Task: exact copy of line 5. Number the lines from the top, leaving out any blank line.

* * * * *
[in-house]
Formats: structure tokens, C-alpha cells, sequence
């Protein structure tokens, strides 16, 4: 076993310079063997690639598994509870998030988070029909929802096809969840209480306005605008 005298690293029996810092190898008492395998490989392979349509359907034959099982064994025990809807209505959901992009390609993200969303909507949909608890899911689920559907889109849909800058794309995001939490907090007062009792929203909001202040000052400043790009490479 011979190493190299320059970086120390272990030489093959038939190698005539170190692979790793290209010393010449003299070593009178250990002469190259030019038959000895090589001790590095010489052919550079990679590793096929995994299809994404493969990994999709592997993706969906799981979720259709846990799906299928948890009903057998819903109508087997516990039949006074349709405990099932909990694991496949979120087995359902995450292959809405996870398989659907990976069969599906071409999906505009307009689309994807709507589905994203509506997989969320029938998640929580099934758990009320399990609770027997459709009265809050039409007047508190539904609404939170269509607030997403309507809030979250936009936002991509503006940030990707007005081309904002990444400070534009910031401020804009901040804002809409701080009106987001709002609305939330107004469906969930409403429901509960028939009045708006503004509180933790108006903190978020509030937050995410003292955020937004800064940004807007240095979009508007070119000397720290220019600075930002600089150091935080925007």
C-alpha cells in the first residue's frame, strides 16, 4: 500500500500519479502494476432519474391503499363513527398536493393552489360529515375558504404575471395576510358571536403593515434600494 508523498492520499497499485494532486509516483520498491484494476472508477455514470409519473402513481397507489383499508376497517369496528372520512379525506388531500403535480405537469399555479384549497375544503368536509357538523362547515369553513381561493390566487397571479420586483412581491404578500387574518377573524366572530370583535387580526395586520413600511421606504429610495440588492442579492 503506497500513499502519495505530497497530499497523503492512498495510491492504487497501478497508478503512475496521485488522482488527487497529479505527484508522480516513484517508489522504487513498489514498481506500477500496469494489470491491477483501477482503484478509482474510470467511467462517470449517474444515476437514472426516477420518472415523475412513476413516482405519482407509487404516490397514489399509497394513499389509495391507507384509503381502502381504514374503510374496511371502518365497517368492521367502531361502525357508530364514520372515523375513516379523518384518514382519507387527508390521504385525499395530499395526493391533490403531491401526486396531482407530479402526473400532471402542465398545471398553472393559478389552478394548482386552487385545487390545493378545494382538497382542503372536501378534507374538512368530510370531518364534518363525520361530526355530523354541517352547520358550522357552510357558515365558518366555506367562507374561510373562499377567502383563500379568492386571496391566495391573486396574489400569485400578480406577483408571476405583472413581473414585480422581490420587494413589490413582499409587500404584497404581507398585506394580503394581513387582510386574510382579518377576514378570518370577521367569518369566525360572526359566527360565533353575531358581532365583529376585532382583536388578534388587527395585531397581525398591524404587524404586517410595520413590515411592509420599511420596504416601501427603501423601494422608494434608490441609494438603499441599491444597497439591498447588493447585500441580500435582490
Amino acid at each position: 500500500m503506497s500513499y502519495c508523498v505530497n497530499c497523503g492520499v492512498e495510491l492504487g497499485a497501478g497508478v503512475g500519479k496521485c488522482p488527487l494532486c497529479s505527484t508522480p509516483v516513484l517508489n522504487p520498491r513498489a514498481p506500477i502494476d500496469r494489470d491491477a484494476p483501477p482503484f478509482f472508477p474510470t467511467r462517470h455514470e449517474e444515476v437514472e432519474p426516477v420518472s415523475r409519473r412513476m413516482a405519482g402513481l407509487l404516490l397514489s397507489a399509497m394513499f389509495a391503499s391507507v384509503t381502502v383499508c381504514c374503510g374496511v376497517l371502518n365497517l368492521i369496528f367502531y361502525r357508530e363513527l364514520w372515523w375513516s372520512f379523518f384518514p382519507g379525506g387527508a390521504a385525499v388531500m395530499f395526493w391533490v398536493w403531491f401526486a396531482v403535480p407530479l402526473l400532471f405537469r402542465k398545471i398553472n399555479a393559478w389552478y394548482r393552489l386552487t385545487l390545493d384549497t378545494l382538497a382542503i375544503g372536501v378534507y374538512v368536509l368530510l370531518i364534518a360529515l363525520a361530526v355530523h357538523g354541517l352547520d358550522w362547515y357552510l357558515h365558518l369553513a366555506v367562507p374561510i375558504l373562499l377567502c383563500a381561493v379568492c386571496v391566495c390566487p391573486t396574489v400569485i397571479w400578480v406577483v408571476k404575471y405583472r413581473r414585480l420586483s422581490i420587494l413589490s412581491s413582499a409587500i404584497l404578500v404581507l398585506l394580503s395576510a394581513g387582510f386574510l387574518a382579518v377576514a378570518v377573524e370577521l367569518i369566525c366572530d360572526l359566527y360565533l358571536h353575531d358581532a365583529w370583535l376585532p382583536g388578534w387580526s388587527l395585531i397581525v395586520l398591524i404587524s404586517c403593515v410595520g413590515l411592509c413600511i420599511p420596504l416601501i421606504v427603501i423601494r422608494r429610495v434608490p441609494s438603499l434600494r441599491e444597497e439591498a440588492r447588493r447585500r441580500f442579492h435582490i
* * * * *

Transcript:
Amino acid at each position: 500500500m503506497s500513499y502519495c508523498v505530497n497530499c497523503g492520499v492512498e495510491l492504487g497499485a497501478g497508478v503512475g500519479k496521485c488522482p488527487l494532486c497529479s505527484t508522480p509516483v516513484l517508489n522504487p520498491r513498489a514498481p506500477i502494476d500496469r494489470d491491477a484494476p483501477p482503484f478509482f472508477p474510470t467511467r462517470h455514470e449517474e444515476v437514472e432519474p426516477v420518472s415523475r409519473r412513476m413516482a405519482g402513481l407509487l404516490l397514489s397507489a399509497m394513499f389509495a391503499s391507507v384509503t381502502v383499508c381504514c374503510g374496511v376497517l371502518n365497517l368492521i369496528f367502531y361502525r357508530e363513527l364514520w372515523w375513516s372520512f379523518f384518514p382519507g379525506g387527508a390521504a385525499v388531500m395530499f395526493w391533490v398536493w403531491f401526486a396531482v403535480p407530479l402526473l400532471f405537469r402542465k398545471i398553472n399555479a393559478w389552478y394548482r393552489l386552487t385545487l390545493d384549497t378545494l382538497a382542503i375544503g372536501v378534507y374538512v368536509l368530510l370531518i364534518a360529515l363525520a361530526v355530523h357538523g354541517l352547520d358550522w362547515y357552510l357558515h365558518l369553513a366555506v367562507p374561510i375558504l373562499l377567502c383563500a381561493v379568492c386571496v391566495c390566487p391573486t396574489v400569485i397571479w400578480v406577483v408571476k404575471y405583472r413581473r414585480l420586483s422581490i420587494l413589490s412581491s413582499a409587500i404584497l404578500v404581507l398585506l394580503s395576510a394581513g387582510f386574510l387574518a382579518v377576514a378570518v377573524e370577521l367569518i369566525c366572530d360572526l359566527y360565533l358571536h353575531d358581532a365583529w370583535l376585532p382583536g388578534w387580526s388587527l395585531i397581525v395586520l398591524i404587524s404586517c403593515v410595520g413590515l411592509c413600511i420599511p420596504l416601501i421606504v427603501i423601494r422608494r429610495v434608490p441609494s438603499l434600494r441599491e444597497e439591498a440588492r447588493r447585500r441580500f442579492h435582490i